The best circular consumer practices in the electronic goods sector
As part of the project, a European panel on the sustainable consumption of electronic goods was set up with the aim of working together with companies, organisations, researchers, consumers and decision-makers in the EU to increase the understanding of consumer behaviour and to seek solutions for how a circular economy can be promoted in the electronic goods sector.
What was it about?
Electronic devices have become an inseparable part of our life. Devices make our life easier, but they also present challenges. Electronic waste is the fastest growing type of waste. In 2019, European consumers produced on average 16.2 kilos of electronic waste each per year. Only about 40 per cent of this waste was recycled appropriately in the end.
The transition to a circular economy requires a fundamental change in how we produce, sell and use materials and products. The key questions are how to create sustainable products and how to develop circular solutions that will integrate into people’s daily lives.
European Union decision-makers have recognised the connection between consumer behaviour and the circular economy, and the new EU action plan for a circular economy emphasises the role citizens can play to increase the level of recycling of electronic waste. However, there is still very little research on the significance of consumer behaviour in the transition to a circular economy and, as yet, no specific measures have been introduced.
What was achieved?
The European panel on the sustainable consumption of electronic goods (the Consumer Insight Action Panel, CIAP) set up by the project focused on supporting the recycling and repair of phones and tablets, in particular. The EU’s first Right to Repair law on the right to have electronic appliances repaired entered into force in March 2021. In the next phase, the law will also cover smartphones, tablets, laptops and other consumer electronics.
The panel focused on examining ways to make consumers commit more effectively to the transition to a circular economy and implemented three circular economy experiments with electronic goods. In its work, the panel wanted to promote the recycling, repair and durability of phones and tablets, in particular. The project itself also included an overview of the social effects of a circular economy. The aim of the panel was to collect information on consumer behaviour and provide information to decision-makers so that the transition to a circular economy can be made fast and fairly.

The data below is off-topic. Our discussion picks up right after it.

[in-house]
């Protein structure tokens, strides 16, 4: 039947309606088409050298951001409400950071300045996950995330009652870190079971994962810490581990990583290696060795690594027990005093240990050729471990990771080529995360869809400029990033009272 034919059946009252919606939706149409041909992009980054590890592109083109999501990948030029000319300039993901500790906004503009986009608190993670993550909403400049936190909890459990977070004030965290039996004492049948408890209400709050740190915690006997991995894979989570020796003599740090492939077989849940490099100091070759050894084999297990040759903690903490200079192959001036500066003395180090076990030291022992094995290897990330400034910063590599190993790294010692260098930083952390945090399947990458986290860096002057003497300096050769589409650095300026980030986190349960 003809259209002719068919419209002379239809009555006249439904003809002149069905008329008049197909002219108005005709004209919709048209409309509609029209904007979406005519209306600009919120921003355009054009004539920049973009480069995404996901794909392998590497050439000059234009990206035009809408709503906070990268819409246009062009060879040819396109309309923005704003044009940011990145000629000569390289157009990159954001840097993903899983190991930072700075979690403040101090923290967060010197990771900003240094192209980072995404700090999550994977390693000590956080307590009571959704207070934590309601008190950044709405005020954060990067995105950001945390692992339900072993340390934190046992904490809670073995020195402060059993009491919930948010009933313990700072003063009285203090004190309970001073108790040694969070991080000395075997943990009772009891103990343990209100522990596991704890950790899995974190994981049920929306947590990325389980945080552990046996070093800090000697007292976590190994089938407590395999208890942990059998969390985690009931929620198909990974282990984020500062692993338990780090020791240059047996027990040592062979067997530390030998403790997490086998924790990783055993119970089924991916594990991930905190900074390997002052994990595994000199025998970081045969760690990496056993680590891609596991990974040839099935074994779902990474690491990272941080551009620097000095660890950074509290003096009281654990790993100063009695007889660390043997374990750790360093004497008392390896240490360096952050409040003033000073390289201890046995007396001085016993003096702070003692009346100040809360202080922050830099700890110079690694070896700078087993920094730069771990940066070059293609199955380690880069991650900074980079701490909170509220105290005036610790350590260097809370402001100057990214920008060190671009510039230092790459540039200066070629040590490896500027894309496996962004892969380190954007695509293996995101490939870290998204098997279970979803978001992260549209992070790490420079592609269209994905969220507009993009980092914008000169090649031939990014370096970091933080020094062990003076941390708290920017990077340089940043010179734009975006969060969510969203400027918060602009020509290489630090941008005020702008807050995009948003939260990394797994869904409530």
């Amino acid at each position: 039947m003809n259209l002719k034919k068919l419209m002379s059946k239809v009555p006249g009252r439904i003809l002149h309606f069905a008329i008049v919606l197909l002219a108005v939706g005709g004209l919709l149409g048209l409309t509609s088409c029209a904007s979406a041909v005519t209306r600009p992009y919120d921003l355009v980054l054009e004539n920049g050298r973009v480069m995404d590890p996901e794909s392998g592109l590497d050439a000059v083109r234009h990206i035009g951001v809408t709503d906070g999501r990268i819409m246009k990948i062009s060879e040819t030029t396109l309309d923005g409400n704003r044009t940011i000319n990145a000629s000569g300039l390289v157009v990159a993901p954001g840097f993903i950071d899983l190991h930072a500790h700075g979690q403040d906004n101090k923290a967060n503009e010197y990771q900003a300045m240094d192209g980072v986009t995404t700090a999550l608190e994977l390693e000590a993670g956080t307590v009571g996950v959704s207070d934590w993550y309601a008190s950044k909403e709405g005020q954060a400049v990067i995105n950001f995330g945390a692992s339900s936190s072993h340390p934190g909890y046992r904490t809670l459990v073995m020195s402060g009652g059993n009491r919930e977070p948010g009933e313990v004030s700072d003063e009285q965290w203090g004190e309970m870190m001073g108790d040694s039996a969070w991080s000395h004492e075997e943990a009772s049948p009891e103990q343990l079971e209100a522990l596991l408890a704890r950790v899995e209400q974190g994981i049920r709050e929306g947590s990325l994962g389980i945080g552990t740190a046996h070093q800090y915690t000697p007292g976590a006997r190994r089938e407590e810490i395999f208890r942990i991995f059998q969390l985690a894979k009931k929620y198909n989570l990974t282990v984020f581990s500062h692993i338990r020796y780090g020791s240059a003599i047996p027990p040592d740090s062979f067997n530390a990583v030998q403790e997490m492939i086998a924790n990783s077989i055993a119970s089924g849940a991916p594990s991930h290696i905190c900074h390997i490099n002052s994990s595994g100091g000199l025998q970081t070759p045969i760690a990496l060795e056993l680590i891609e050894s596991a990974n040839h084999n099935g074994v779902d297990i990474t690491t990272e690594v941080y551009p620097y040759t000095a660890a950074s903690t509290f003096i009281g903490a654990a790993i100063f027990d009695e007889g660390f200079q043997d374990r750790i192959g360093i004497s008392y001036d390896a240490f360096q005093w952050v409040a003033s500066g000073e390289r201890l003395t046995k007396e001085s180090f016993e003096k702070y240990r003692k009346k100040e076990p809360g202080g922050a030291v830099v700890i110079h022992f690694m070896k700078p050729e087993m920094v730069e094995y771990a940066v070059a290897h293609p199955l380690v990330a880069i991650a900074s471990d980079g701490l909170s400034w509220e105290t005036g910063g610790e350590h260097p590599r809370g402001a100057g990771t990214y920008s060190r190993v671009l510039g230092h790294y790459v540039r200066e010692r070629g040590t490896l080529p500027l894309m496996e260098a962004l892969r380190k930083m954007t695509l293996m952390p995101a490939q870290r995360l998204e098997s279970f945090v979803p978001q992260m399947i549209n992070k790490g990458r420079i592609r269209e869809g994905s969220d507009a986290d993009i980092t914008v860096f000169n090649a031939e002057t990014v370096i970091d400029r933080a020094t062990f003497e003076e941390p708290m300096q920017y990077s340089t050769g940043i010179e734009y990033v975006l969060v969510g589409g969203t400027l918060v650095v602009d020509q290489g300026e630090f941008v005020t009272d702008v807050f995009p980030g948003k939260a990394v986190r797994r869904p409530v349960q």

Two reports have been published on the project.
- Consumer Insight Action Panel – the Electronics Club Final Report provides a general overview of the activities carried out in the project, presents the methods used in the project’s circular economy experiments and their results, and shares the lessons learned and the observations made in the project. These will continue to support work on the circular economy in the future.
- In the report entitled “Discussing the Social Impacts of Circularity”, an overview is provided of the social dimension of the circular economy and its societal impacts, which have generally been examined less than the economic and ecological dimensions of the circular economy. The report is based on the literature overview drawn up in the project and on interviews and discussions with experts. Views from the most important themes that emerged on the social dimension of transitioning to a circular economy have been compiled and possible deficiencies and areas requiring future attention have been highlighted.
The party responsible for the operation of the Electronics Club was a German think tank, the Collaborating Centre on Sustainable Consumption and Production (CSCP). In addition to Sitra, the operation of the panel was funded by the German Federal Environmental Foundation, DBU. The panel worked in close co-operation with the EU’s Circular Economy Stakeholder Platform. The panel members represented a wide range of European stakeholders from the field. Finland was represented on the panel by the Consumers’ Union of Finland. In autumn 2020, an open call was held to find Finnish representatives to join the panel.
In addition to the Electronics Club, sustainable development panels have also been set up for textiles and packaging.